5 tips to take your rental application to the top of the pile By Jack Needham
With vacancy levels near record lows in regional Australia, and the competition for rental properties running red hot, we chat to Shannyn Laird, head of customer experience at property management firm.
Different about the tactics prospective tenants can use to get their application at the top of pile.
Get your house (application) in order
With many property managers hoping to find a new tenant for their property in as little time as possible, Ms Laird said that it pays to have your application ready to submit as soon as you've viewed a property.
"[Tenants should have] their applications ready without being property specific, particularly with the use of programs like OneForm and Tenapp, where you can actually save everything so that when you find the property that you like you're ready to submit it without too much back and forth," she said.
"Make sure you take the time to make sure your document is correct, you're completing your forms properly and you are providing all of the information that the agent needs."
This could include making sure that all forms of ID list your current address, or providing a written explanation when they don't.
"We have tenants that for example have submitted an application with a drivers licence that has an address that is totally different to the one they currently live at. That makes the application process a bit more stressful for the leasing agent ... they have to start searching to make sure there are no gaps or you haven't deliberately omitted that from your application form."
While things like spelling mistakes don't matter, it does pay to ask someone else to read over your application before submitting, just to make sure everything is included, Ms Laird said.
Tell your story
By law, landlords must be presented with all applications that are submitted for their property. While they are primarily concerned with a tenant's rental history and capacity to make the rent on time, letting a landlord know more about your circumstances could help to get your application across the line.
"We would love to see long term tenants, we would love to see landlords and tenants have their time to build relationships with each other, and to look after the property. Including personal touches [in an application] make owners feel like their prospective tenant will love the home like they do."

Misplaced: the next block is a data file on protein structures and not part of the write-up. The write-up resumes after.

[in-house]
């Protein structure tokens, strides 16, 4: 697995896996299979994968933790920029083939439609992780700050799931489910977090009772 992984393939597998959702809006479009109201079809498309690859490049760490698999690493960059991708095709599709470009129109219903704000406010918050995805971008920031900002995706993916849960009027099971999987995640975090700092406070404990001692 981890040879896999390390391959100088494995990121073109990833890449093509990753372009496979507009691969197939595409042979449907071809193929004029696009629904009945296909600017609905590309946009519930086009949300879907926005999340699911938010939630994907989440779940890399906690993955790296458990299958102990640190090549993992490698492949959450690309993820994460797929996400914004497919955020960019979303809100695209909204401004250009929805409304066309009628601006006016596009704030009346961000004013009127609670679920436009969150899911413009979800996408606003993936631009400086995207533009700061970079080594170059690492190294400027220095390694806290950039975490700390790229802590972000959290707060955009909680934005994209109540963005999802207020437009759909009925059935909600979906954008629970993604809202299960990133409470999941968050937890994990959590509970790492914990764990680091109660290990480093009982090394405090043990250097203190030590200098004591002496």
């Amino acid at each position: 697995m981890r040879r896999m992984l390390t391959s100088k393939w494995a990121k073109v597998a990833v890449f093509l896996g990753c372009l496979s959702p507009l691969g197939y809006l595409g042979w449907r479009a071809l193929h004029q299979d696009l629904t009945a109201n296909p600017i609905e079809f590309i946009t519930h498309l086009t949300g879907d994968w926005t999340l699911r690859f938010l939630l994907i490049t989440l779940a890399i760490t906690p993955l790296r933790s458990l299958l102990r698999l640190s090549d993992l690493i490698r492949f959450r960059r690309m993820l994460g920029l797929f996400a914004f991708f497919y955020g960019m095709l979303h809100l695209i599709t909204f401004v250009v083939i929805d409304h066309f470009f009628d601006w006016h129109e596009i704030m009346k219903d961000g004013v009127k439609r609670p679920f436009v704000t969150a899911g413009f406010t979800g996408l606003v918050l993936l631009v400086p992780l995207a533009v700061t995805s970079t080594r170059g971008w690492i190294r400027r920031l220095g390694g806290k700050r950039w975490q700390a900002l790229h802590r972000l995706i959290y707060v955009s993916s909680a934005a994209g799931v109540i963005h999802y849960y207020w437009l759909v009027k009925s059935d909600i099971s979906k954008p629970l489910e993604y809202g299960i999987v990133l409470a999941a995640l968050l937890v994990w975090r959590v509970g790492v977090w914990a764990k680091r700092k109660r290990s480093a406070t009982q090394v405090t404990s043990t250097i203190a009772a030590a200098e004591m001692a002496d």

We would love to see long term tenants, we would love to see landlords and tenants have their time to build relationships with each other, and to look after the property.
Personal touches could be in the form of including a personal letter or family/pet CV with an application, for example.
"We have a lot of people doing personal or pet CVs, particularly for family homes. They provide a bio of who they are and where they've been living with family photos and stuff, which I think is quite cute," she said.
She said that landlords would often prioritise applicants who have long-term intentions of remaining in the property as they wanted to avoid the stresses of re-leasing a property.
While sharing personal details could help a landlord to get to know a tenant better, Ms Laird explained that landlords are subject to strict anti-discrimination legislation when it came to reviewing and approving tenants.
"We can't discriminate nor should we based on race, sexual orientation, disability, race, marital status etc. that's all very heavily legislated and we say to landlords you have to assess this application on face value based on if they can pay their rent and if they are going to look after the property," she said.
She said that perceptions around kids and pets in rental properties had changed dramatically in the past decade and that including details of family members in applications wouldn't deter landlords, but that it was important to be upfront about who would be living in the house on your application.
"I started in real estate in 2009 and every owner said I don't want kids and I don't want pets. It's a completely different world now," she said.
Don't offer more money than advertised
By law, leasing agents can't encourage prospective tenants to offer more money than advertised for a property, known as rental bidding, but that doesn't stop some applicants from offering additional amounts.
"Agents can never encourage it [rent bidding], they shouldn't and they legally can't ... [But] if we have an application that comes in higher than asking price and the tenants check out we do have to present it, we can't go the landlord and bring the price down, but rental bidding is categorically illegal," Ms Laird explained.
"Obviously we do have people offering way more than asking price but that can come with its own constraints and issues sometimes. We say to landlords don't be driven solely by someone offering more money," she added.
She explained that agents put a lot of work into formulating an asking price that is a fair reflection of the current leasing market.
"We take into account demand, vacancy rates, what other properties are renting for, what other properties are asking for, how long they've been on the market and when we go to the landlord with the recommended asking price ... that's what they should expect to lease the property at and that's what they should expect to be offered," she said.
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